We contribute to our grandsons’ weekly pocket money, so we decided with our daughter that GoHenry would work best for all of us. It allows us to put money directly in their accounts and it lets G manage their pocket money, ticking off chores as they do them. The boys get their own Cash Cards and can monitor their pocket money through the app. It works very well for us.
Here are 5 of the apps out there at the moment.
The GoHenry website and app (£2.99 per month with 1 month free) are designed to encourage money confidence and is available from age 6. Parents create an account for each of their children who then receive ‘bank’ cards in their own name. The ‘bank’ cards are pre-paid Visa cards that they can use in shops and cash machines.
The GoHenry app lets parents set weekly pocket money and chores and there are also safeguards you can put in place on spending.
iAllowance (Free) is a tool for tracking pocket money, chores and rewards. You can run multiple banks for different children, set up specific chores and rewards that run on a regular basis. There are great graphics and you can give the kids access to see their accounts without being able to edit them.
RoosterMoney Pocket Money Tracker (4+ & Free) allows parents to manage multiple kid’s pocket money accounts while children get their own Pocket Money Dashboard online. Parents can boost pocket money for certain achievements and completed chores with the RoosterMoney Plus account (£1.99 per month)
Opsper (8+ and £2.50 per month) is very similar to GoHenry in that it has a prepaid debit card and you can link chores and monitor spend and add limits. Allocating funds to the account is quick and easy, and the first six top-ups in a month are free (after that, there’s a 25p charge per transaction).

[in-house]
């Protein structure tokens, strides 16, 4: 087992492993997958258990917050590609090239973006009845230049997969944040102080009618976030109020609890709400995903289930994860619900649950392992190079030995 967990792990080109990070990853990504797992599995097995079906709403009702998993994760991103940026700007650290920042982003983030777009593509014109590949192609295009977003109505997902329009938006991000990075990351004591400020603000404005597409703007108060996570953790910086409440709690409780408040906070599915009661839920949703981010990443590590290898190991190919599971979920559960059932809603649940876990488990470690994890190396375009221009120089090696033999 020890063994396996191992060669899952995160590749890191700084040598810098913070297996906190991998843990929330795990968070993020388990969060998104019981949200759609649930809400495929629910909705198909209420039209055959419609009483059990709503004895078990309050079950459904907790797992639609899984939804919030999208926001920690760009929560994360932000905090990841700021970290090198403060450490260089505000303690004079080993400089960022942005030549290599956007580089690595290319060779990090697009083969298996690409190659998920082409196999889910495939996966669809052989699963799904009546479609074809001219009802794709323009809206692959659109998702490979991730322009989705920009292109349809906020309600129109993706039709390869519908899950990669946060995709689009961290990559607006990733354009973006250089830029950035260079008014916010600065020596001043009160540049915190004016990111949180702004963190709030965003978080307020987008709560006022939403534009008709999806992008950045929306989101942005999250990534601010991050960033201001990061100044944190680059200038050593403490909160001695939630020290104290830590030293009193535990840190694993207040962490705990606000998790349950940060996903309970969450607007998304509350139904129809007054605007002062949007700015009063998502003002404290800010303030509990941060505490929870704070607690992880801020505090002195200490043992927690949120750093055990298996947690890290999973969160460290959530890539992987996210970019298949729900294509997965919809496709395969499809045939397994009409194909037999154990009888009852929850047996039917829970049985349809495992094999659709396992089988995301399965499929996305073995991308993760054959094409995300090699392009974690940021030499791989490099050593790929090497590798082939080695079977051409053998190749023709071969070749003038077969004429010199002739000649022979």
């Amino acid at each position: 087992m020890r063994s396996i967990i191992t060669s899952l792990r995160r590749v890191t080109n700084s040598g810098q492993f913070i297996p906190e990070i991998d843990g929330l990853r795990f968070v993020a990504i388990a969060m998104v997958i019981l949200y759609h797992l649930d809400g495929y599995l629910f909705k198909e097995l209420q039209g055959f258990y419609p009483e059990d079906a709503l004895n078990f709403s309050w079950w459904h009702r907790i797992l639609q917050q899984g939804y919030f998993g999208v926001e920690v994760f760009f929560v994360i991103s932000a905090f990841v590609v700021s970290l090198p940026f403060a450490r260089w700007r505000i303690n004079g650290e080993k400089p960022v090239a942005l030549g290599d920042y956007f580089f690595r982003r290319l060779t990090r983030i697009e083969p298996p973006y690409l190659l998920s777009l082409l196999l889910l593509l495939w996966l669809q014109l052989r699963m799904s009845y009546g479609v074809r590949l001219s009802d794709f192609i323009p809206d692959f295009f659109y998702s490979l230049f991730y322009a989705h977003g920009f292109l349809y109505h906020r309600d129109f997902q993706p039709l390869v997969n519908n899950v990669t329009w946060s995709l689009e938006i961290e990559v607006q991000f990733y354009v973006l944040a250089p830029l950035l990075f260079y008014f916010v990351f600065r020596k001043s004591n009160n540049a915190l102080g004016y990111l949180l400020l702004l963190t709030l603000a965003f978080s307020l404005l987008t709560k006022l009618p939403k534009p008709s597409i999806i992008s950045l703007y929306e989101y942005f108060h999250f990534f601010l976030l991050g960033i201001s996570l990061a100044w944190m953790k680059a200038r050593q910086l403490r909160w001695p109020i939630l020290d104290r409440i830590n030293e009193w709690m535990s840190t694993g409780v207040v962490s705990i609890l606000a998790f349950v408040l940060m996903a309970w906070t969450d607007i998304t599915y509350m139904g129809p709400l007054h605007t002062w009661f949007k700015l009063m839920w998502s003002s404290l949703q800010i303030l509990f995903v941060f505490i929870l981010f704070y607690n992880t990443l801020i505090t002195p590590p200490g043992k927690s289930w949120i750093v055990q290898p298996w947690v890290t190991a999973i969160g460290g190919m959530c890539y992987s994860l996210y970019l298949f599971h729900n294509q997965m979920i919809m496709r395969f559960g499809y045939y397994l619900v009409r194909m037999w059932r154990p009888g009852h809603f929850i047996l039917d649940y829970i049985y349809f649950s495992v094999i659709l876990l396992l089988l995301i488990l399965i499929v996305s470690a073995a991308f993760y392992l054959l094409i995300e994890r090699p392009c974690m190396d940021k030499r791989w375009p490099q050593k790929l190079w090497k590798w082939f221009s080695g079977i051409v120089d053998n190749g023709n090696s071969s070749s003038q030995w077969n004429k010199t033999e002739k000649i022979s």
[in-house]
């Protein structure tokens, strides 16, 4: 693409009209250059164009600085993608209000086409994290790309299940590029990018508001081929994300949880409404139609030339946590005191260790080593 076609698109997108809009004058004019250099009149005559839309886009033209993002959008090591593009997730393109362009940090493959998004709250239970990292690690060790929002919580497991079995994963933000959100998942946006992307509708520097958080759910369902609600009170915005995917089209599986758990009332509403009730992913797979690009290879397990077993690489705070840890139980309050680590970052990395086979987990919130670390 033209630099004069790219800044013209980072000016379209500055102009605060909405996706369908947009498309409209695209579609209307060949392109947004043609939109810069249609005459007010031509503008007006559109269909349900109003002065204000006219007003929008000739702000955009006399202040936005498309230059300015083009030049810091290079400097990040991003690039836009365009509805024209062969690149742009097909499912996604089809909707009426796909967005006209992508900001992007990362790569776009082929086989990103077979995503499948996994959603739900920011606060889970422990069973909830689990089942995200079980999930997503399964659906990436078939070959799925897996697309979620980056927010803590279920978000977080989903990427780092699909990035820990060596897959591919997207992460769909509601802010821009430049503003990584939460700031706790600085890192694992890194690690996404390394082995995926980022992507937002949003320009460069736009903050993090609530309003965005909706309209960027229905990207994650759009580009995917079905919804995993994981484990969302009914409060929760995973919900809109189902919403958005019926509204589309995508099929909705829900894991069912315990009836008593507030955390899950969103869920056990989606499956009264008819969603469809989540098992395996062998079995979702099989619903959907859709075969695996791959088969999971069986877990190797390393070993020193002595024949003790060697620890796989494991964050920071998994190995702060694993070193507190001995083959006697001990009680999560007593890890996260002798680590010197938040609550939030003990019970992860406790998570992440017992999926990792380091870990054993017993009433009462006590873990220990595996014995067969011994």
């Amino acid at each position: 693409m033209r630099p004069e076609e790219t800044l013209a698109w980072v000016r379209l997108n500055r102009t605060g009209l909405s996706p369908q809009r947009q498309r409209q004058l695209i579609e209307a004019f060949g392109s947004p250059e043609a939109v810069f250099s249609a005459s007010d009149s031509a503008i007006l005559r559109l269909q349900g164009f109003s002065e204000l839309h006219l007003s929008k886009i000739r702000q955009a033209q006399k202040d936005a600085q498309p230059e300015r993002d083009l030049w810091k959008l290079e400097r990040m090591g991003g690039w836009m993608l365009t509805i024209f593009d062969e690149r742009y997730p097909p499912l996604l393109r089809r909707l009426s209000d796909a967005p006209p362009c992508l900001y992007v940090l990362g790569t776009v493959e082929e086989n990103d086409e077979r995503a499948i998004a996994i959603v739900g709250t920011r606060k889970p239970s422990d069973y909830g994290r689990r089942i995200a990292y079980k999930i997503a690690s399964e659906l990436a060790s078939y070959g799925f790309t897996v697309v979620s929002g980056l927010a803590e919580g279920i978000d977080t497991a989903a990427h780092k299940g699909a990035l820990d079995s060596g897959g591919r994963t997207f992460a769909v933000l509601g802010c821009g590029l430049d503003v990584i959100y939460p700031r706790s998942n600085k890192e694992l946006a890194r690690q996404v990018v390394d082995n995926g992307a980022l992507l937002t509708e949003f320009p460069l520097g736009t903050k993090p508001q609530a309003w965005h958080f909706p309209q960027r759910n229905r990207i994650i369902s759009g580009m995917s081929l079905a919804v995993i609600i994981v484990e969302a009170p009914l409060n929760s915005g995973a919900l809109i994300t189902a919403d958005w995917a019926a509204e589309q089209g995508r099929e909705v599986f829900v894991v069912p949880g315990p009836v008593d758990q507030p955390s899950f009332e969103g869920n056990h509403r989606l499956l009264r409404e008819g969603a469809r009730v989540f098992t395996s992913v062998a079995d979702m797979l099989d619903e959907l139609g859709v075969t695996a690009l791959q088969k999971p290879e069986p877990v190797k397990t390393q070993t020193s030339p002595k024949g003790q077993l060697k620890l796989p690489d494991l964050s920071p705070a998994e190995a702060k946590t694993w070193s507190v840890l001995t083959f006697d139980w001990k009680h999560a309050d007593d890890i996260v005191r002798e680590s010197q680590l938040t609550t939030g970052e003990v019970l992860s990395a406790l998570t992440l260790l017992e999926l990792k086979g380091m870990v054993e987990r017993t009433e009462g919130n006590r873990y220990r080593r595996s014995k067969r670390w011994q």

Nimble (8+ & £15 per year) comes with a contactless Mastercard and an app you and your kids can download.
It’s similar to GoHenry and Osper. Although, one of Nimbl’s most interesting features however is its micro-savings. This lets kids choose an amount between 5p and £5 to move to their savings account every time they use their card.
The annual fee is slightly less but you get charged more for transactions. You get one free withdrawal per month, after that its 49p every time you take money out of a cash machine or £1.50 when overseas.
What are the benefits of pocket money?
1. It may work out cheaper for you as long as you stop buying them comics and sweets etc and let them use their pocket money
2. It can limit Pester-Power. Kids learn very quickly the art of pester-power and how to use it. However, when it’s their money they are spending, they suddenly become more savvy spenders.
3. It will teach them the value of money. It’s amazing how they will decide they don’t need something when it’s coming out of their pocket money.
4. It will teach them how to budget and manage their money. Our eldest Grandson loves saving some of his pocket money and watching the balance grow, I’m not sure what he’s planning on spending it on.
5. If they are doing additional chores to earn extra pocket money it can help provide them with a useful sense of purposes and achievement.
You may decide that giving your kids pocket money isn’t for you and that’s fine, you have to do what works for your family. But it does have its advantages and can be a useful learning tool.